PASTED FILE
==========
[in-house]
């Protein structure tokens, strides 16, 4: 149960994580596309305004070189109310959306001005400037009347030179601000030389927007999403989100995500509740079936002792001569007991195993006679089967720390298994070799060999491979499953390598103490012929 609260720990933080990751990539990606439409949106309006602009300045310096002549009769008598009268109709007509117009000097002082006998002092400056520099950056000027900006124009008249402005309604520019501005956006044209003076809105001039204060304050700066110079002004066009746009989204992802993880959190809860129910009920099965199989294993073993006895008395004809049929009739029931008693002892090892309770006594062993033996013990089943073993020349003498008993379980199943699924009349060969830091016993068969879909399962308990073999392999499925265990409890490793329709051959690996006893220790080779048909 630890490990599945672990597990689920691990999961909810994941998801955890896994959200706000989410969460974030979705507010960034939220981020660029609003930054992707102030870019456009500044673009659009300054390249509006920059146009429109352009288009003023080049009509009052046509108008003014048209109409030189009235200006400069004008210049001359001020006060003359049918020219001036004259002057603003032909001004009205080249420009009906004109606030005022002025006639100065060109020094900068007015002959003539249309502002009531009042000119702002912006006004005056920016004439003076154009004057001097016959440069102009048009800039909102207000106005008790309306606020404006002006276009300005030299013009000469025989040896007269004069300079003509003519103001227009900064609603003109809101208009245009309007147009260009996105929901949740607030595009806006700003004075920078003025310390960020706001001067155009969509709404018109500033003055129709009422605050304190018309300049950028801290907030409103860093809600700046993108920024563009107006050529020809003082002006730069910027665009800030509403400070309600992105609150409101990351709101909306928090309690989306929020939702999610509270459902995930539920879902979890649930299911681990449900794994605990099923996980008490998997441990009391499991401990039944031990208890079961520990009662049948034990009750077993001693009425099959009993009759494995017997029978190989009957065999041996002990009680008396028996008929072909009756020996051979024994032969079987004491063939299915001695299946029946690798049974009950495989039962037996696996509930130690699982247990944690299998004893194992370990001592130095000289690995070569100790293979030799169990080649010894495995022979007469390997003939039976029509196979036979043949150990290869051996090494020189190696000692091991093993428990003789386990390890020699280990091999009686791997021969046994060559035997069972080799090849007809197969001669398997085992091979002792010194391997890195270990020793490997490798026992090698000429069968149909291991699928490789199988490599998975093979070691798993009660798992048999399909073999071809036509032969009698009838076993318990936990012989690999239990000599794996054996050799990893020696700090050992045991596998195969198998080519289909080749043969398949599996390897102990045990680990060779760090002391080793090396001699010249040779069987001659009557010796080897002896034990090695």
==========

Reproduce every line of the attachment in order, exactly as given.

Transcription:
[in-house]
């Protein structure tokens, strides 16, 4: 149960994580596309305004070189109310959306001005400037009347030179601000030389927007999403989100995500509740079936002792001569007991195993006679089967720390298994070799060999491979499953390598103490012929 609260720990933080990751990539990606439409949106309006602009300045310096002549009769008598009268109709007509117009000097002082006998002092400056520099950056000027900006124009008249402005309604520019501005956006044209003076809105001039204060304050700066110079002004066009746009989204992802993880959190809860129910009920099965199989294993073993006895008395004809049929009739029931008693002892090892309770006594062993033996013990089943073993020349003498008993379980199943699924009349060969830091016993068969879909399962308990073999392999499925265990409890490793329709051959690996006893220790080779048909 630890490990599945672990597990689920691990999961909810994941998801955890896994959200706000989410969460974030979705507010960034939220981020660029609003930054992707102030870019456009500044673009659009300054390249509006920059146009429109352009288009003023080049009509009052046509108008003014048209109409030189009235200006400069004008210049001359001020006060003359049918020219001036004259002057603003032909001004009205080249420009009906004109606030005022002025006639100065060109020094900068007015002959003539249309502002009531009042000119702002912006006004005056920016004439003076154009004057001097016959440069102009048009800039909102207000106005008790309306606020404006002006276009300005030299013009000469025989040896007269004069300079003509003519103001227009900064609603003109809101208009245009309007147009260009996105929901949740607030595009806006700003004075920078003025310390960020706001001067155009969509709404018109500033003055129709009422605050304190018309300049950028801290907030409103860093809600700046993108920024563009107006050529020809003082002006730069910027665009800030509403400070309600992105609150409101990351709101909306928090309690989306929020939702999610509270459902995930539920879902979890649930299911681990449900794994605990099923996980008490998997441990009391499991401990039944031990208890079961520990009662049948034990009750077993001693009425099959009993009759494995017997029978190989009957065999041996002990009680008396028996008929072909009756020996051979024994032969079987004491063939299915001695299946029946690798049974009950495989039962037996696996509930130690699982247990944690299998004893194992370990001592130095000289690995070569100790293979030799169990080649010894495995022979007469390997003939039976029509196979036979043949150990290869051996090494020189190696000692091991093993428990003789386990390890020699280990091999009686791997021969046994060559035997069972080799090849007809197969001669398997085992091979002792010194391997890195270990020793490997490798026992090698000429069968149909291991699928490789199988490599998975093979070691798993009660798992048999399909073999071809036509032969009698009838076993318990936990012989690999239990000599794996054996050799990893020696700090050992045991596998195969198998080519289909080749043969398949599996390897102990045990680990060779760090002391080793090396001699010249040779069987001659009557010796080897002896034990090695």